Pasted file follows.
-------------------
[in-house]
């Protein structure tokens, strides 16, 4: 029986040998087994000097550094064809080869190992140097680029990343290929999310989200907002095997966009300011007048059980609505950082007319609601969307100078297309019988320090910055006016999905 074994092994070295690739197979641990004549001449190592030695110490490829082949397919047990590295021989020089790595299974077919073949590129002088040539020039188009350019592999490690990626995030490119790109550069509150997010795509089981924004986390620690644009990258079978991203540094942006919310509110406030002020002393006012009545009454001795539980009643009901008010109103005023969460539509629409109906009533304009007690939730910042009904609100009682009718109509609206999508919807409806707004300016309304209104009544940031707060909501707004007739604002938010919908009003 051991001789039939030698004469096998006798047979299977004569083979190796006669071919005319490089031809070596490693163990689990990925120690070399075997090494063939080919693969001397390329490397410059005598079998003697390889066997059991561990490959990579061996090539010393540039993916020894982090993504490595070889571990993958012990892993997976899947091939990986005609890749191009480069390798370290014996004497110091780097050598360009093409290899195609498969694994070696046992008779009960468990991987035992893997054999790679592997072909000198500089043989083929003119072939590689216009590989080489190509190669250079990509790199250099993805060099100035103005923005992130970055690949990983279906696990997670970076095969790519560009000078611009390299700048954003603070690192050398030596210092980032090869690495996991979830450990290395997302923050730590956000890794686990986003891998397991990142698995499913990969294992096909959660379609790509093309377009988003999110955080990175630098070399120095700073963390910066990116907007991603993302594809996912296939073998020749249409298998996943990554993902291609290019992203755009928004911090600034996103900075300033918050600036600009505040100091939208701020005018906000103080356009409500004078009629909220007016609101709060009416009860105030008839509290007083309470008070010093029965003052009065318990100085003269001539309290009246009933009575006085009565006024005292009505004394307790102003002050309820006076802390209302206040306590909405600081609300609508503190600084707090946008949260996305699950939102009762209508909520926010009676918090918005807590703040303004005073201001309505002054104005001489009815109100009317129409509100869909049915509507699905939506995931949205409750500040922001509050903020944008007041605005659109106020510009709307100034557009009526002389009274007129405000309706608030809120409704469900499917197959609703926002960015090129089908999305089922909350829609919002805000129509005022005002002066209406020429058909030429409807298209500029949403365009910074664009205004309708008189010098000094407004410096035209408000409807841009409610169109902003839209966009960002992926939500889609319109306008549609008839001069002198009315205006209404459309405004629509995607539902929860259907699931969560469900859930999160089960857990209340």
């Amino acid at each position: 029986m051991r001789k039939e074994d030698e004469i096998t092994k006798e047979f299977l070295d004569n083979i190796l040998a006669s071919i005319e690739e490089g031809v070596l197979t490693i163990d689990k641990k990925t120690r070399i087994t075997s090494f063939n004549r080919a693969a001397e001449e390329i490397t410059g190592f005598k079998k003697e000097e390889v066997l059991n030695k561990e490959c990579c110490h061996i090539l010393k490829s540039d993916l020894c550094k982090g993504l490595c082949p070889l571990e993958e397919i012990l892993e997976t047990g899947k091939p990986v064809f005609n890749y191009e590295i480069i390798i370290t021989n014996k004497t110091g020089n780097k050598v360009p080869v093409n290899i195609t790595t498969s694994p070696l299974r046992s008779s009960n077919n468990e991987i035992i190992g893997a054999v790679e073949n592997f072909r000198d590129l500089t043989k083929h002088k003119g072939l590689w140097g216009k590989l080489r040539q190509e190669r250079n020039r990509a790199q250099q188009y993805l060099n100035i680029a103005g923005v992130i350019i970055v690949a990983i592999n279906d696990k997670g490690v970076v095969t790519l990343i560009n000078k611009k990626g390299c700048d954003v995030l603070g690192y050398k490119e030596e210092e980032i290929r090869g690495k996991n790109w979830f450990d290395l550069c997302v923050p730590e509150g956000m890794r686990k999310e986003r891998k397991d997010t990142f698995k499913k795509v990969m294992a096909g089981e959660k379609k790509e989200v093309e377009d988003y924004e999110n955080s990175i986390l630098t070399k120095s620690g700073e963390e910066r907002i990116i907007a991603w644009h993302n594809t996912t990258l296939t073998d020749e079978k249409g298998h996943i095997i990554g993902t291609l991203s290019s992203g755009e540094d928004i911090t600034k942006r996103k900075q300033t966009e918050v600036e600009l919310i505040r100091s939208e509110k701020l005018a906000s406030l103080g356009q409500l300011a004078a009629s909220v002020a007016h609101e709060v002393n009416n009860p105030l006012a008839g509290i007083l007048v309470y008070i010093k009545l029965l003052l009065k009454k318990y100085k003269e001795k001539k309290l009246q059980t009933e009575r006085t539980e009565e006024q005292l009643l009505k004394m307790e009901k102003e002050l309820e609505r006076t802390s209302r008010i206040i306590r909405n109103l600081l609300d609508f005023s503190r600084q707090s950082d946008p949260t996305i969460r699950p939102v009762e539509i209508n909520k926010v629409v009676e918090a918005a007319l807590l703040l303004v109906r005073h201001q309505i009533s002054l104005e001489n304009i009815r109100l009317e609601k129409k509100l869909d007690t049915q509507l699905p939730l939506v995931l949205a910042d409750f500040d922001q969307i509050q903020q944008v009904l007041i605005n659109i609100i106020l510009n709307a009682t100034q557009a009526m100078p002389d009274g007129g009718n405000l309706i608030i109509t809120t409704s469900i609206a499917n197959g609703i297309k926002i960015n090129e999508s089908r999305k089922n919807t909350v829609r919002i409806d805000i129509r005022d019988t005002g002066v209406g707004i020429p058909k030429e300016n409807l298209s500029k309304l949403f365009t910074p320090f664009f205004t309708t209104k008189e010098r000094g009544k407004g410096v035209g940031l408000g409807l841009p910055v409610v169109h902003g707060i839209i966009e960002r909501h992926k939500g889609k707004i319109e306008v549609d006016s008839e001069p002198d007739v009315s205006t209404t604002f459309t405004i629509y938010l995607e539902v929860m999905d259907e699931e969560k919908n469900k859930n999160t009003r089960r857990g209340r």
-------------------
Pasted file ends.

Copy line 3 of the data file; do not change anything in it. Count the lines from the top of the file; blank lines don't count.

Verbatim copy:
């Amino acid at each position: 029986m051991r001789k039939e074994d030698e004469i096998t092994k006798e047979f299977l070295d004569n083979i190796l040998a006669s071919i005319e690739e490089g031809v070596l197979t490693i163990d689990k641990k990925t120690r070399i087994t075997s090494f063939n004549r080919a693969a001397e001449e390329i490397t410059g190592f005598k079998k003697e000097e390889v066997l059991n030695k561990e490959c990579c110490h061996i090539l010393k490829s540039d993916l020894c550094k982090g993504l490595c082949p070889l571990e993958e397919i012990l892993e997976t047990g899947k091939p990986v064809f005609n890749y191009e590295i480069i390798i370290t021989n014996k004497t110091g020089n780097k050598v360009p080869v093409n290899i195609t790595t498969s694994p070696l299974r046992s008779s009960n077919n468990e991987i035992i190992g893997a054999v790679e073949n592997f072909r000198d590129l500089t043989k083929h002088k003119g072939l590689w140097g216009k590989l080489r040539q190509e190669r250079n020039r990509a790199q250099q188009y993805l060099n100035i680029a103005g923005v992130i350019i970055v690949a990983i592999n279906d696990k997670g490690v970076v095969t790519l990343i560009n000078k611009k990626g390299c700048d954003v995030l603070g690192y050398k490119e030596e210092e980032i290929r090869g690495k996991n790109w979830f450990d290395l550069c997302v923050p730590e509150g956000m890794r686990k999310e986003r891998k397991d997010t990142f698995k499913k795509v990969m294992a096909g089981e959660k379609k790509e989200v093309e377009d988003y924004e999110n955080s990175i986390l630098t070399k120095s620690g700073e963390e910066r907002i990116i907007a991603w644009h993302n594809t996912t990258l296939t073998d020749e079978k249409g298998h996943i095997i990554g993902t291609l991203s290019s992203g755009e540094d928004i911090t600034k942006r996103k900075q300033t966009e918050v600036e600009l919310i505040r100091s939208e509110k701020l005018a906000s406030l103080g356009q409500l300011a004078a009629s909220v002020a007016h609101e709060v002393n009416n009860p105030l006012a008839g509290i007083l007048v309470y008070i010093k009545l029965l003052l009065k009454k318990y100085k003269e001795k001539k309290l009246q059980t009933e009575r006085t539980e009565e006024q005292l009643l009505k004394m307790e009901k102003e002050l309820e609505r006076t802390s209302r008010i206040i306590r909405n109103l600081l609300d609508f005023s503190r600084q707090s950082d946008p949260t996305i969460r699950p939102v009762e539509i209508n909520k926010v629409v009676e918090a918005a007319l807590l703040l303004v109906r005073h201001q309505i009533s002054l104005e001489n304009i009815r109100l009317e609601k129409k509100l869909d007690t049915q509507l699905p939730l939506v995931l949205a910042d409750f500040d922001q969307i509050q903020q944008v009904l007041i605005n659109i609100i106020l510009n709307a009682t100034q557009a009526m100078p002389d009274g007129g009718n405000l309706i608030i109509t809120t409704s469900i609206a499917n197959g609703i297309k926002i960015n090129e999508s089908r999305k089922n919807t909350v829609r919002i409806d805000i129509r005022d019988t005002g002066v209406g707004i020429p058909k030429e300016n409807l298209s500029k309304l949403f365009t910074p320090f664009f205004t309708t209104k008189e010098r000094g009544k407004g410096v035209g940031l408000g409807l841009p910055v409610v169109h902003g707060i839209i966009e960002r909501h992926k939500g889609k707004i319109e306008v549609d006016s008839e001069p002198d007739v009315s205006t209404t604002f459309t405004i629509y938010l995607e539902v929860m999905d259907e699931e969560k919908n469900k859930n999160t009003r089960r857990g209340r």